Exploring the Geography of Japan

Looking for somewhere different to take your geography students? Consider the exciting country of Japan. Diverse and culturally amazing, Japan has much to provide students on geography Japan trip.

As the educator in charge, you should, of course, research before you select your decide on your itinerary and always book with a specialised educational travel company. This can make sure that you are appropriately insured, your accommodation has been proven, and travel agreements should go as smoothly as you can. That is especially important when going to far-off destinations and must cope with time differences, terms barriers and cultural diversity.

Discovering Japan on Geography Trips

A country’s geography drastically affects its development, system and just how its world and cultures adapt and develop. The topography of the country and its own weather systems generally determine where people live, that they earn a living and if they can depend on agriculture or not. Industry and structural development of a country are also affected by the landscape of a country and, in this respect; Japan is not any different from any other place on earth.


There may be little doubt Japan has more than their reasonable share of troubles to cope with regarding their agriculture. Situated on the Pacific Ring of Fire, off of the Asian mainland, Japan is part of an exceptionally physically lively archipelago. Earthquakes are commonplace here and, although some are never noticed, it’s estimated that every three days and nights one of measurable level hits Tokyo.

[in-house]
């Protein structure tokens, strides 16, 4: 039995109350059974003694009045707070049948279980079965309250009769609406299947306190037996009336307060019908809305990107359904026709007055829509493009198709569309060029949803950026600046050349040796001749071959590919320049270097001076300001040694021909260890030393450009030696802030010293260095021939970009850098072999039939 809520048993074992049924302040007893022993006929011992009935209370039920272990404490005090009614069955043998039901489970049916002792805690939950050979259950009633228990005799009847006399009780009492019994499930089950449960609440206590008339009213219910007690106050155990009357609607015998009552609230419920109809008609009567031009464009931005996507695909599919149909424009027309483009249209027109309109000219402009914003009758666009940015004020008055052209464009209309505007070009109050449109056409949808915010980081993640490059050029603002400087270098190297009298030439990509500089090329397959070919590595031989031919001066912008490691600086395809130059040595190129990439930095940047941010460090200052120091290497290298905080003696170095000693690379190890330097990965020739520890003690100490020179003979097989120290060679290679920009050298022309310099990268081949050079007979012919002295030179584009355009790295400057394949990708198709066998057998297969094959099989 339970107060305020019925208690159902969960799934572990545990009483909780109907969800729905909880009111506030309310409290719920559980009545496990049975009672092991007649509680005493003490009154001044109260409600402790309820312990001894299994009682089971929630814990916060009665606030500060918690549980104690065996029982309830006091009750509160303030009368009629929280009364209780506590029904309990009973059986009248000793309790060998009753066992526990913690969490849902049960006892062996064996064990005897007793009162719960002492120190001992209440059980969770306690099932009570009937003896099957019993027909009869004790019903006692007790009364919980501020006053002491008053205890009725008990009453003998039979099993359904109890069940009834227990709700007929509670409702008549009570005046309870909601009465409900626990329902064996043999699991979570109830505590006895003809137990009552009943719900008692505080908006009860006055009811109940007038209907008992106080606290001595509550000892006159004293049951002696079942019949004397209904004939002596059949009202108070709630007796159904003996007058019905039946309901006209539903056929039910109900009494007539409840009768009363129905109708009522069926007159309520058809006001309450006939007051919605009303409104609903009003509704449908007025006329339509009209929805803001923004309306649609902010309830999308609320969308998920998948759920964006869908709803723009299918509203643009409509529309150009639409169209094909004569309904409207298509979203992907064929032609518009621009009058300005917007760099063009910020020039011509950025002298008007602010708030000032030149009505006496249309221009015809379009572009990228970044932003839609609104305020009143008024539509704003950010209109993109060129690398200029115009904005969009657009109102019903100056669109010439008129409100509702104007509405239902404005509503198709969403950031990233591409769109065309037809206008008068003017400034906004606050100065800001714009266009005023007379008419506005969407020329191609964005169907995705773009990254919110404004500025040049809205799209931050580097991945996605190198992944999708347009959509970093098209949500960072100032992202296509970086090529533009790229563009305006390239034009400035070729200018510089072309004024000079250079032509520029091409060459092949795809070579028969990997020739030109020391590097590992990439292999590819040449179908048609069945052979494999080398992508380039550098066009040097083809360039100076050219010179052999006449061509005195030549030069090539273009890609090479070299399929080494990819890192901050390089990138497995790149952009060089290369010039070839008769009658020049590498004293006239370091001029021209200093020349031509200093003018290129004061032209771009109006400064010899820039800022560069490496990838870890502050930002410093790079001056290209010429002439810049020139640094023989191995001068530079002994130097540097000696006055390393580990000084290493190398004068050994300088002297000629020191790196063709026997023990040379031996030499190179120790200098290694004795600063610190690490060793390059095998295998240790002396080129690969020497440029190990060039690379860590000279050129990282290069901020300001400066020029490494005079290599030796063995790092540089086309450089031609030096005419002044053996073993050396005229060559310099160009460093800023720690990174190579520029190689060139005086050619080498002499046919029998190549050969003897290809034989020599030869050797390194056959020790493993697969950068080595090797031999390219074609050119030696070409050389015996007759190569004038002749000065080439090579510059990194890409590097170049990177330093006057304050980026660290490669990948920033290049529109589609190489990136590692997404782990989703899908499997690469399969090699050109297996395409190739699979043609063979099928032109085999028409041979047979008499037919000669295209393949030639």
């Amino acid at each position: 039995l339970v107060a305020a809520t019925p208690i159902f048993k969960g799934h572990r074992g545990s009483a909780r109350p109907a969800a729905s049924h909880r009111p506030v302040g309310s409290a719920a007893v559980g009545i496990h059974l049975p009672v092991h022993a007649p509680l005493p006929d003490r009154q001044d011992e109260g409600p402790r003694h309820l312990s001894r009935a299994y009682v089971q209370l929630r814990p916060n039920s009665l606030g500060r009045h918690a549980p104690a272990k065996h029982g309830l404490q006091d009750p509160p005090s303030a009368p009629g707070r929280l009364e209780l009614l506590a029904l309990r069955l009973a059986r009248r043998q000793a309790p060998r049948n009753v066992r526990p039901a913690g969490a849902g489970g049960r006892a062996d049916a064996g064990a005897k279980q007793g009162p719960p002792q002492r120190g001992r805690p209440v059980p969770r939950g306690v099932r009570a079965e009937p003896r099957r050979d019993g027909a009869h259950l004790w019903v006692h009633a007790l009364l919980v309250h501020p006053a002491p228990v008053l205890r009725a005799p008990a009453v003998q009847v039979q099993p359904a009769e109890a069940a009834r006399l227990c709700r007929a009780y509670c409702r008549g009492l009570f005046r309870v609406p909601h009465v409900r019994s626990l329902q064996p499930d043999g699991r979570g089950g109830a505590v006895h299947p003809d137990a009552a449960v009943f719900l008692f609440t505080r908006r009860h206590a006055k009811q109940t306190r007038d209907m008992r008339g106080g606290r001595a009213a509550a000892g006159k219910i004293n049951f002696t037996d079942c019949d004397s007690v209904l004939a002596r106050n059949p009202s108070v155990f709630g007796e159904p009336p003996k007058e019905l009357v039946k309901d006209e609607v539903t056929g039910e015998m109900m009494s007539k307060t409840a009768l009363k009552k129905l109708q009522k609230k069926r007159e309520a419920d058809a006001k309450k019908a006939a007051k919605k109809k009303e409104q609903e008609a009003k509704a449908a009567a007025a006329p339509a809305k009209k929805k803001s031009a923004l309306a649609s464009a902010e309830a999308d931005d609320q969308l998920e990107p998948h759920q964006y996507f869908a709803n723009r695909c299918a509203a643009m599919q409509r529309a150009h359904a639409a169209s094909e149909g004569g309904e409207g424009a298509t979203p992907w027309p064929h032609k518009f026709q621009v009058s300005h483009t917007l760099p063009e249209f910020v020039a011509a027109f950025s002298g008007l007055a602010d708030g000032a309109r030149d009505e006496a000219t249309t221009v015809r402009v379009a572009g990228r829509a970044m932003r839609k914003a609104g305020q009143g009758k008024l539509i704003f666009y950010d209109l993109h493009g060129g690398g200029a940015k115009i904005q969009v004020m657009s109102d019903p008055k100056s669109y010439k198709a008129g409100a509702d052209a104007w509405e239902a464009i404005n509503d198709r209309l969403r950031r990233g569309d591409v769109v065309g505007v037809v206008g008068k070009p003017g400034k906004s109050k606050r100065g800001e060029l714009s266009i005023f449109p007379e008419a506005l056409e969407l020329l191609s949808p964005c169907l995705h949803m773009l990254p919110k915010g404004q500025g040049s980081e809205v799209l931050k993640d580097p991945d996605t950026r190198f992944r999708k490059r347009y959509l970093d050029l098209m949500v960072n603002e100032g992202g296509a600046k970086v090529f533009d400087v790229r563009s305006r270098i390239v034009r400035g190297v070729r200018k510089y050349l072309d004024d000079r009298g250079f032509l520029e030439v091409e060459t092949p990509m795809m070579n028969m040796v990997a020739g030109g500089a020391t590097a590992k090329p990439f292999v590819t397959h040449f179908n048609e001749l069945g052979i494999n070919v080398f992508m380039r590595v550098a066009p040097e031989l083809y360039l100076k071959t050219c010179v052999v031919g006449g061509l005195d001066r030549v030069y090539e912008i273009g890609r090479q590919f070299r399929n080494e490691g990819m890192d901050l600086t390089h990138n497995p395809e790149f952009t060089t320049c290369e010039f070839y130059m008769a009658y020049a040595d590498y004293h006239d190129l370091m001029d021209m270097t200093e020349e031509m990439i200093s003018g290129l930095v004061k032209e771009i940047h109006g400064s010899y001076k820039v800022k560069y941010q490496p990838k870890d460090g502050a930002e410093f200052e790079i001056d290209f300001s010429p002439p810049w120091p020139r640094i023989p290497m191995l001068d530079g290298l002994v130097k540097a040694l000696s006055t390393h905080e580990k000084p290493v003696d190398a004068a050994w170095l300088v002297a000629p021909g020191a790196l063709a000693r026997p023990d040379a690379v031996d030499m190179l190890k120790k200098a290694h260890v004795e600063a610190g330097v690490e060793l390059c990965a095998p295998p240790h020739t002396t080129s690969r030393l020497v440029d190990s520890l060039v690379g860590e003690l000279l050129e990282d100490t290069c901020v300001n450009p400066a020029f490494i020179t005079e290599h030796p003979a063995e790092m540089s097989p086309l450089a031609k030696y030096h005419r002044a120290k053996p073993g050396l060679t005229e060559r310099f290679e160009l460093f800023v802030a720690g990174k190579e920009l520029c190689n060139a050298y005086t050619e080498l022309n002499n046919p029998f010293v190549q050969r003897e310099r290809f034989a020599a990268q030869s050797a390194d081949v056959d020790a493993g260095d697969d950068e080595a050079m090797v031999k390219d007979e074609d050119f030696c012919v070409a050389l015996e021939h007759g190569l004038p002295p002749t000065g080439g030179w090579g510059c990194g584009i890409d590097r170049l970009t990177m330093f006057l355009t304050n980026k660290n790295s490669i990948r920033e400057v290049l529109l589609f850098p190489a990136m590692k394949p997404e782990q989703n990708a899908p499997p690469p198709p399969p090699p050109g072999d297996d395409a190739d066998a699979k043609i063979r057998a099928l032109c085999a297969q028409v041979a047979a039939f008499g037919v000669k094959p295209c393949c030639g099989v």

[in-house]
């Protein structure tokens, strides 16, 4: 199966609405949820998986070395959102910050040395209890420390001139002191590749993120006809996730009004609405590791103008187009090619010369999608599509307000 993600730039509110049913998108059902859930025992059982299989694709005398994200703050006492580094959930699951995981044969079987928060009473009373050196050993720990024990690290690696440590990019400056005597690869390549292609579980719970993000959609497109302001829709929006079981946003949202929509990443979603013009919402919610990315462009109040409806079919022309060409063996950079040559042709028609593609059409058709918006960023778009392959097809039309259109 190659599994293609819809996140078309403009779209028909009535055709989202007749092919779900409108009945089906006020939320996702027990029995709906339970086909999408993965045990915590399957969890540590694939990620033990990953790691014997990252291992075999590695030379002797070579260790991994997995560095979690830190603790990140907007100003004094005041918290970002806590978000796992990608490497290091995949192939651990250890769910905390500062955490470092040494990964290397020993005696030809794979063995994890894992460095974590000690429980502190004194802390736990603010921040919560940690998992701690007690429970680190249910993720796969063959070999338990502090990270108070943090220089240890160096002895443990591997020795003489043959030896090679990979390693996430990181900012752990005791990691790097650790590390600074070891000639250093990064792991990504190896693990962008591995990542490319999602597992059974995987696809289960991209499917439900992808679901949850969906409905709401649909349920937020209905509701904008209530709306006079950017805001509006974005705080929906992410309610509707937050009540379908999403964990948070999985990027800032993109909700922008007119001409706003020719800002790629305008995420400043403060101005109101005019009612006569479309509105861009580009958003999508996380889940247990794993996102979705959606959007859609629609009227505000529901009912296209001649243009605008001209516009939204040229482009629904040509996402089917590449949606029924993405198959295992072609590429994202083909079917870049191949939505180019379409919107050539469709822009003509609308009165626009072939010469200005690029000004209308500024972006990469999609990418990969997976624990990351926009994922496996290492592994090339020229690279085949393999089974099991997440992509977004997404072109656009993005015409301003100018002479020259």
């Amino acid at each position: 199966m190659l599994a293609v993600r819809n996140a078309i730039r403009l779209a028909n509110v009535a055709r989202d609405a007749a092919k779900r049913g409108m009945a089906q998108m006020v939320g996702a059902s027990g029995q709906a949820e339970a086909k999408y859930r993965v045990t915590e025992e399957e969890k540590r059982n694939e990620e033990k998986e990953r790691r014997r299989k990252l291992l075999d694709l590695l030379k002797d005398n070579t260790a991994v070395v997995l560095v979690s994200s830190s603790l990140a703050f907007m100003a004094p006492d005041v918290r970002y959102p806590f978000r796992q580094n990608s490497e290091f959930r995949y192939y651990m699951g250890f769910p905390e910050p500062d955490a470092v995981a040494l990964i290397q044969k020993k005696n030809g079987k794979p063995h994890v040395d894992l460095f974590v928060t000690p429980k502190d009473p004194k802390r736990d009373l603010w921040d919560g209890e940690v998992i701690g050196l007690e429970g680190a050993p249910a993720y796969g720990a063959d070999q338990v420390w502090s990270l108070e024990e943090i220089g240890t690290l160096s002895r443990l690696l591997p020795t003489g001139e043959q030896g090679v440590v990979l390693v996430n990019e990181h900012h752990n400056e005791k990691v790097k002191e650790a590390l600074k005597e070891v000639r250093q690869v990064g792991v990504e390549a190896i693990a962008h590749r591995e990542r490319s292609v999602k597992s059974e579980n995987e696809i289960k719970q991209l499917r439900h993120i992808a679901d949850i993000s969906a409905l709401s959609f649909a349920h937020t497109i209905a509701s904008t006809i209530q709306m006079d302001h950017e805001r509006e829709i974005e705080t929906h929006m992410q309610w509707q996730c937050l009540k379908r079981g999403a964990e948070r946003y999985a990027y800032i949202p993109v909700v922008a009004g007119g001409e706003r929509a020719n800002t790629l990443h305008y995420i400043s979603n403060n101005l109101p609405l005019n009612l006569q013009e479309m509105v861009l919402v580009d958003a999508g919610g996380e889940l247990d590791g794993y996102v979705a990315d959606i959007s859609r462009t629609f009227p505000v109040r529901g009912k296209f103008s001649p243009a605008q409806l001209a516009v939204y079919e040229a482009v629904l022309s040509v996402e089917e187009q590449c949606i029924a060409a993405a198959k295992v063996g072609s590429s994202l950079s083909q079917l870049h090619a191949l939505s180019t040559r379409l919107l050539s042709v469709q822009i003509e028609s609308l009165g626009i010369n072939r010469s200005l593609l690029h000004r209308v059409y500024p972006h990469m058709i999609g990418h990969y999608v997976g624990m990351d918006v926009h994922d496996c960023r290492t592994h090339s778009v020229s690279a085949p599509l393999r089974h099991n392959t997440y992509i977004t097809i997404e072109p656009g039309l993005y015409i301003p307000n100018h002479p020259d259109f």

The mountains of Japan’s interior reflect the influence of plate tectonics, and students on geography tours with a Japan travel tour guide here will get an idea of how the local people have to adapt and evolve to be able to keep up their agricultural industry. Waterways criss-cross the forested areas and remain impossible to navigate.

Japan’s beauty is apparent, but as the islands cover 10% of the world’s active volcanoes, that beauty comes at a price. The people are philosophical, however, and also have become familiar to living with the risk of natural calamity. They may emphasize more on the sensational beauty of these islands instead of its hazards, which is reflected in the normal Japanese paintings and structures that is so commonly associated with the island. Mount Fuji is the most well-known volcano in Japan, but luckily it remains dormant today.


Tokyo is a complete contrast to the interior of Japan and is one of the most creative and modern towns on earth. Here students will hold the chance to review the urban side of their subject, at the Museum of Emerging Science and Innovation – here they can explore how this city has improved and developed at the speed it has.

The bullet train to Kyoto will take the students into a totally different world, and here they have the opportunity to observe how the land also affects the culture and the history of a country during their Japan tours.

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